The mismatch that occurred in the first two games of the American League Division Series in New York exposed so many Twins flaws that it left this impression of manager Rocco Baldelli and his coaching staff:

They did better work than had been imagined in getting all that was available from this ever-changing roster.

The 2019 Twins finished 101-61, the second-highest win total in 59 seasons, as Rocco’s crew was building a viable bullpen; surviving with fielding that went from mediocre to a liability after the loss in early August of Byron Buxton, a difference-maker in center field; and moving forward to a Central division title even after Michael Pineda’s suspension for a masking agent left them woefully short of starters.

All teams deal with injuries, none more so than the Yankees, as they won 103 games.

Max Kepler, Marwin Gonzalez and Luis Arraez all came back from injuries to join Baldelli’s preferred lineup for this series. Giancarlo Stanton and Edwin Encarnacion finally made Yankees manager Aaron Boone’s lineup complete for Game 1.

The result were mismatches, 10-4 and 8-2 for the Yankees.

Twins followers were taking to Twitter to question Baldelli’s pitching decisions — bullpen in Game 1, and rookie Randy Dobnak starting over Jake Odorizzi in Game 2.

My reaction in the TV den was different: “This ballclub won 101 games? Yay, Rocco and cohorts.”

Baldelli was hired last Oct. 25 at age 37. Derek Shelton remained as bench coach and James Rowson and Rudy Hernandez as hitting coaches. Four other coaches were new, including pitching coach Wes Johnson directly from the University of Arkansas.

Outreach and ideas for improvement started immediately. Baldelli went to the Dominican Republic to visit Miguel Sano, after the big man’s wasted 2018 season. Mitch Garver was given a plan to improve his catching. Tyler Duffey received a visit in Houston from Johnson with a plan to get off the MSP/Rochester, N.Y., shuttle and become a quality reliever.

The hitters were encouraged to enter the launch angle era, with longtime launcher Nelson Cruz joining as the leader of this new attack.

Twins communications director Dustin Morse watched some Twins bashing in exhibitions and said one afternoon: “This team is going to score 800 runs.” And then they bashed some more and Morse said to Derek Falvey, the baseball CEO, “We might score 900 runs.”

Falvey said, “Relax.”

And then the Twins scored 939 runs, with 307 home runs.

Sano might be Example A that talent is slow to be written off in RoccoBall.

The crew on the national telecast of Yankees-Twins told us regularly that Miguel weighed “320 pounds,” when he was sent to Fort Myers for conditioning last season. We weren’t unkind in the Twin Cities, offering “around 300” as Sano’s heft.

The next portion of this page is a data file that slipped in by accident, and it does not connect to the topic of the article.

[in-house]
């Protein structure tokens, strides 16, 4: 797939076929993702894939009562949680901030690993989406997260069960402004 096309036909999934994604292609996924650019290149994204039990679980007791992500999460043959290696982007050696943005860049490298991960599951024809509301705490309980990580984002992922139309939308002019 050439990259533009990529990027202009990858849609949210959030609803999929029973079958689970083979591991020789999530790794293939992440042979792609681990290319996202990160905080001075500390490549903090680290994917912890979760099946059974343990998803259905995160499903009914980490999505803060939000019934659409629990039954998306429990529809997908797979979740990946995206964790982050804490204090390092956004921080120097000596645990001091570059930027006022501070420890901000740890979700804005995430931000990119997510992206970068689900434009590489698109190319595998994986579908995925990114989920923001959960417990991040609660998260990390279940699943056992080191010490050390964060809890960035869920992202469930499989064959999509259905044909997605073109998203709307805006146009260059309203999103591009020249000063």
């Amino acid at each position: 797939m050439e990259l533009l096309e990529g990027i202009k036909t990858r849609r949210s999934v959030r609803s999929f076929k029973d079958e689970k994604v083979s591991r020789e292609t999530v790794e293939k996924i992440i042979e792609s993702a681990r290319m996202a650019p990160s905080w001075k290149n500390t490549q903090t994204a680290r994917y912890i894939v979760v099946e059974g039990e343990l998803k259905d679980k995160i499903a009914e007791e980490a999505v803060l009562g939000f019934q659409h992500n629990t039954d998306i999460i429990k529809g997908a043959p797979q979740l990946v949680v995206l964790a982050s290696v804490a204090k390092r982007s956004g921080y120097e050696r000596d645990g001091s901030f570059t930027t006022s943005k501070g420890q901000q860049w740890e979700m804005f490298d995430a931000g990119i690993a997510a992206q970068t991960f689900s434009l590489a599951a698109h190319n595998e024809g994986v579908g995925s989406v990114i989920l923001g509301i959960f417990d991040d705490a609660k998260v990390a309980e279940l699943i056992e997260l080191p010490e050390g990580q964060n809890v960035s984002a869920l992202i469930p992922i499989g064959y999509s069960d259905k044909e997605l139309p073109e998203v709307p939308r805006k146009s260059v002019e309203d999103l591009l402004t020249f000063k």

Baldelli went to the Dominican Republic to deliver in person the message that the Twins had big hopes for him. Then, in January, Sano had the accident that tore a gash near an Achilles’ tendon and showed up unable to participate in spring training.

Rocco and the Twins could have fumed about Sano being indirect about the rip in his heel and not coming to Fort Myers earlier to have it treated. Instead, the coaches encouraged him to stay in the better shape (around 280) that he was featuring.

The big-league staff waited for Miguel’s return in mid-May, waited through long stretches of helpless flailing, and eventually the Twins regained a slugger: 34 home runs, 55 extra-base hits and 79 RBI in 380 at-bats.

There was some pure Baldelli subtlety on display late in Saturday’s loss in New York. The Twins were down 8-1 in the bottom of the eighth, Sergio Romo had entered to get two outs and then Rocco came to the mound to signal for Zack Littell.

One night earlier, Littell had entered with a 3-3 tie in the fifth, walked a hitter on four pitches and then hit the next batter. The inexperienced reliever was hooked, those two runs scored, and Littell took what became the 10-4 loss.

The switch from Romo to Littell on Saturday seemed needless from a distance. In the bullpen and the clubhouse, it was 100% Rocco.

“Absolutely,” reliever Trevor May said. “Rocco wanted to get Zack back out there, feeling he would throw the ball well and be ready to go for the rest of the series. Sergio Romo wanted Zack in there, too.

“If the series ended without Zack having another chance to pitch, Sergio didn’t want him carrying that [Friday] around all winter.”

Littell retired the extra-dangerous Gleyber Torres on three pitches.

RoccoBall right there: defined plans for improvement and encouragement.

These qualities don’t appear to be enough to stop this Yankees lineup, but they assisted greatly in winning 101 games.